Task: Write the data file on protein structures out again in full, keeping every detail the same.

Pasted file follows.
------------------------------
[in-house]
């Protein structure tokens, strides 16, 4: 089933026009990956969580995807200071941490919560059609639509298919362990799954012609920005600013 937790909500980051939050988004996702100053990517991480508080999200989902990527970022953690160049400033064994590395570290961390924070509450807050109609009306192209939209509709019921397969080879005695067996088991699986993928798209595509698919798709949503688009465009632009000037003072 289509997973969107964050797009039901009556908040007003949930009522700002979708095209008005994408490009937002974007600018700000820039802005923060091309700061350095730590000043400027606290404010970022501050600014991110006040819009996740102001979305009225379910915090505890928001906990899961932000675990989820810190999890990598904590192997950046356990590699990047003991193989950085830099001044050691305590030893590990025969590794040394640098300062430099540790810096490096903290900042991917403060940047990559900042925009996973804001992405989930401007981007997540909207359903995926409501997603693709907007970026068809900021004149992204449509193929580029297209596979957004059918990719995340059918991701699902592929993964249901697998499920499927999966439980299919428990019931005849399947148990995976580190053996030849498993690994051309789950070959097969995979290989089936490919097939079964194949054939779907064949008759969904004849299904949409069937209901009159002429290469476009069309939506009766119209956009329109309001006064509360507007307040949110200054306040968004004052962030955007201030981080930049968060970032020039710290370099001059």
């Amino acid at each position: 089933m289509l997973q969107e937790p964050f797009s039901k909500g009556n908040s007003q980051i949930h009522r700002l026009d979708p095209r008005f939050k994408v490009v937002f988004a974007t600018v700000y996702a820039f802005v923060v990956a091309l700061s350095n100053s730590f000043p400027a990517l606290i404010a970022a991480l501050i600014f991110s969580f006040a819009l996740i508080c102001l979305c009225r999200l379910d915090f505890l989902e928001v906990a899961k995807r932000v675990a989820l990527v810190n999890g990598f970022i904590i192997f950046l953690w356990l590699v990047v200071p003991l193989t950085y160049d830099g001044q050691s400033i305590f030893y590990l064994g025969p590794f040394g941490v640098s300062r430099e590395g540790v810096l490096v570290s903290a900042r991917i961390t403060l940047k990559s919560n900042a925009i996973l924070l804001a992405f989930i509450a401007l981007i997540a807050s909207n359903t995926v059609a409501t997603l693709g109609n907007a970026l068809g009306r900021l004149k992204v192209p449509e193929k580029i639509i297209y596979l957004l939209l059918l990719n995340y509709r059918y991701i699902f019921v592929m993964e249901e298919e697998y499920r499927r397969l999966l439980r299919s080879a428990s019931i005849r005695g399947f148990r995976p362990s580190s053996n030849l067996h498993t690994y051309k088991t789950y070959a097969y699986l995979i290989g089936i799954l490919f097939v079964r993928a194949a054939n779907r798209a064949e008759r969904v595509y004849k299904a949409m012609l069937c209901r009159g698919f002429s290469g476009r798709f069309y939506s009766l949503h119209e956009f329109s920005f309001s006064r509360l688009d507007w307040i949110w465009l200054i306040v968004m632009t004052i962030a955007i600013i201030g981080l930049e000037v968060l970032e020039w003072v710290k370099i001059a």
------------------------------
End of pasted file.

[in-house]
């Protein structure tokens, strides 16, 4: 089933026009990956969580995807200071941490919560059609639509298919362990799954012609920005600013 937790909500980051939050988004996702100053990517991480508080999200989902990527970022953690160049400033064994590395570290961390924070509450807050109609009306192209939209509709019921397969080879005695067996088991699986993928798209595509698919798709949503688009465009632009000037003072 289509997973969107964050797009039901009556908040007003949930009522700002979708095209008005994408490009937002974007600018700000820039802005923060091309700061350095730590000043400027606290404010970022501050600014991110006040819009996740102001979305009225379910915090505890928001906990899961932000675990989820810190999890990598904590192997950046356990590699990047003991193989950085830099001044050691305590030893590990025969590794040394640098300062430099540790810096490096903290900042991917403060940047990559900042925009996973804001992405989930401007981007997540909207359903995926409501997603693709907007970026068809900021004149992204449509193929580029297209596979957004059918990719995340059918991701699902592929993964249901697998499920499927999966439980299919428990019931005849399947148990995976580190053996030849498993690994051309789950070959097969995979290989089936490919097939079964194949054939779907064949008759969904004849299904949409069937209901009159002429290469476009069309939506009766119209956009329109309001006064509360507007307040949110200054306040968004004052962030955007201030981080930049968060970032020039710290370099001059």
């Amino acid at each position: 089933m289509l997973q969107e937790p964050f797009s039901k909500g009556n908040s007003q980051i949930h009522r700002l026009d979708p095209r008005f939050k994408v490009v937002f988004a974007t600018v700000y996702a820039f802005v923060v990956a091309l700061s350095n100053s730590f000043p400027a990517l606290i404010a970022a991480l501050i600014f991110s969580f006040a819009l996740i508080c102001l979305c009225r999200l379910d915090f505890l989902e928001v906990a899961k995807r932000v675990a989820l990527v810190n999890g990598f970022i904590i192997f950046l953690w356990l590699v990047v200071p003991l193989t950085y160049d830099g001044q050691s400033i305590f030893y590990l064994g025969p590794f040394g941490v640098s300062r430099e590395g540790v810096l490096v570290s903290a900042r991917i961390t403060l940047k990559s919560n900042a925009i996973l924070l804001a992405f989930i509450a401007l981007i997540a807050s909207n359903t995926v059609a409501t997603l693709g109609n907007a970026l068809g009306r900021l004149k992204v192209p449509e193929k580029i639509i297209y596979l957004l939209l059918l990719n995340y509709r059918y991701i699902f019921v592929m993964e249901e298919e697998y499920r499927r397969l999966l439980r299919s080879a428990s019931i005849r005695g399947f148990r995976p362990s580190s053996n030849l067996h498993t690994y051309k088991t789950y070959a097969y699986l995979i290989g089936i799954l490919f097939v079964r993928a194949a054939n779907r798209a064949e008759r969904v595509y004849k299904a949409m012609l069937c209901r009159g698919f002429s290469g476009r798709f069309y939506s009766l949503h119209e956009f329109s920005f309001s006064r509360l688009d507007w307040i949110w465009l200054i306040v968004m632009t004052i962030a955007i600013i201030g981080l930049e000037v968060l970032e020039w003072v710290k370099i001059a």